Gross and Unlikeable (and also a book about witchcraft)

About a million years ago (by which I mean 2-3 years ago) I bought a copy of Black Candies’ Gross and Unlikeable, an anthology of short horror stories by women.  I made it part of my AWP haul that year a) because my friend/MFA cohort member Kayla Miller is a contributor, and b) because I like horror in general. Despite these two incentives to dive in, it took me a long time to read this book—and once I finally did start, it took me a long time to finish as well. I almost always find short story collections to be hit or miss, but unfortunately I found this one to be mostly miss—though there were a few hits, to be sure!  Continue reading

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The Incendiaries

For once in my life I wanted to read THE “IT” BOOK OF THE YEAR at the same time everyone else was reading THE “IT” BOOK OF THE YEAR, so I went to see R.O. Kwon read at Women and Children First and picked up a copy of her debut novel The Incendiaries. And I can understand why it has reached THE “IT” BOOK OF THE YEAR status! There’s not as much plot as you’d expect, but it gives readers a lot to think about—so much, in fact, that I had to read it twice in a row. It’s a good thing I did—somehow my bookmark got jostled and I missed two chapters the first time around. Continue reading

Two books about young women and loss

Two exciting things have happened in my life lately:

  1. I got a literary agent!
  2. I got a Chicago Public Library card!

Both things have increased my to-be-read pile. My wonderful agent sent me a stack of books from authors she represents, and while I figured the library card would provide me with a slow-and-steady stream of digital copies of stuff I’ve been meaning to read, it instead decided to send me two of my holds at the same time. I’ve been busy!

This post covers one book from each source: The Unforgettable Guinevere St. Clair by Amy Makechnie (agent) and The Sky is Everywhere by Jandy Nelson (library). Continue reading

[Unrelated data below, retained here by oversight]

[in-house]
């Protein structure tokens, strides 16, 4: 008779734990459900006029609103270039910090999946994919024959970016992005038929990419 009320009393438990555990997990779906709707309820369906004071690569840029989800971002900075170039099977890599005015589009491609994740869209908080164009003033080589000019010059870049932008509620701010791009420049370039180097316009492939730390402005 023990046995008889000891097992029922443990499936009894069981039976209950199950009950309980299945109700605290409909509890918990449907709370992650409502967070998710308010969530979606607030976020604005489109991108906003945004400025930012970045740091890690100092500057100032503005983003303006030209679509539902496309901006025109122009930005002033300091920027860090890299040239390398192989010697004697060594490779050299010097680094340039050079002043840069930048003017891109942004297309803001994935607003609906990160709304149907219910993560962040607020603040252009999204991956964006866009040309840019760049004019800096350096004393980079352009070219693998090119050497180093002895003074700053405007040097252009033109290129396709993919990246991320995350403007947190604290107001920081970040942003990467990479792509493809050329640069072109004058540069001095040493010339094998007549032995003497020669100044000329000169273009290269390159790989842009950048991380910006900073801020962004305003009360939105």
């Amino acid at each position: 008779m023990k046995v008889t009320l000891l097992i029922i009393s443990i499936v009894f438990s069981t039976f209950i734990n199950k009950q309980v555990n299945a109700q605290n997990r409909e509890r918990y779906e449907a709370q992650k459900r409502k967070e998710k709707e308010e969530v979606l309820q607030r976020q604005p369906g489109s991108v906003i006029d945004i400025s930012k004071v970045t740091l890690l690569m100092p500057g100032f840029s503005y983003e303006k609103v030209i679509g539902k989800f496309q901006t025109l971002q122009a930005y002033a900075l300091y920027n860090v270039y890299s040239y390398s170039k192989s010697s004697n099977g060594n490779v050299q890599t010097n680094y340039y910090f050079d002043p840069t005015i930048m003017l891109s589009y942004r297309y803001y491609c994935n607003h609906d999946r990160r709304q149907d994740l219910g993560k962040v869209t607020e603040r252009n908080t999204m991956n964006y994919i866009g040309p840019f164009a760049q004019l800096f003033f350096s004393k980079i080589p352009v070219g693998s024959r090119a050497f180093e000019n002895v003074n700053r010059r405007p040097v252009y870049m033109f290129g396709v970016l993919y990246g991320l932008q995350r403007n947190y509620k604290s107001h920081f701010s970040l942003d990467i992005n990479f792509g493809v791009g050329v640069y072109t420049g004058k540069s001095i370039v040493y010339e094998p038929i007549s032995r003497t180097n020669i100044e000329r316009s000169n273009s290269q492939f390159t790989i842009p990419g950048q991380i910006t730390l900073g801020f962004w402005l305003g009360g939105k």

The BreakBeat Poets Vol. 2: Black Girl Magic

Back in June I grabbed a copy of The BreakBeat Poets Vol. 2: Black Girl Magic at Printers Row Lit Fest—partially because I love Jamila Woods, one of the editors of the anthology, and partially because the list of poets in the TOC was on fire: Eve L. Ewing, Safia Elhillo, Noname, Morgan Parker, and more. I read a few poems every night before bed, until I finished it last weekend.  Continue reading

Two Books that Reimagine the Future and the Past

How did I spend my weekend, you ask? On Saturday I sprawled on the couch and read the majority of Naomi Alderman’s novel The Power (which I’d started earlier in the week), and on Sunday I sprawled on the couch and read the entirety of Justina Ireland’s Dread Nation.

It was glorious.

Though the novels are fairly different in terms of style and genre, they’re similar in their vivid reimaginings of human life in the past and in the future. Continue reading

Faillir être flingué

Every once in a while I like to read a book in French to keep up my skills—but this one was quite a slog! It’s never easy reading a language in which you aren’t perfectly fluent, but Faillir être flingué was especially difficult because it’s an American Western. This is, of course, what intrigued me in the first place—a Western written by a French woman—but there was also a lot of special terminology related to the genre. Sure, I know what “rifles” and “shamans” are, but those aren’t words you normally learn in French class. (“Fusils” and “chamans,” for the record.) I had to rely heavily on my French-English dictionary.  Continue reading

Night at the Fiestas

I started reading Kirstin Valdez Quade’s Night at the Fiestas a few years ago, when she came to my MFA program at UNLV for the Emerging Writers Series. But I set it down after the first few stories, simply because grad school doesn’t allow much time for recreational reading. Still, she gave one of the most useful craft talks I’ve ever attended, so I knew I had to pick her book back up at some point. The women-authors-only book club I currently attend gave me the perfect opportunity. Continue reading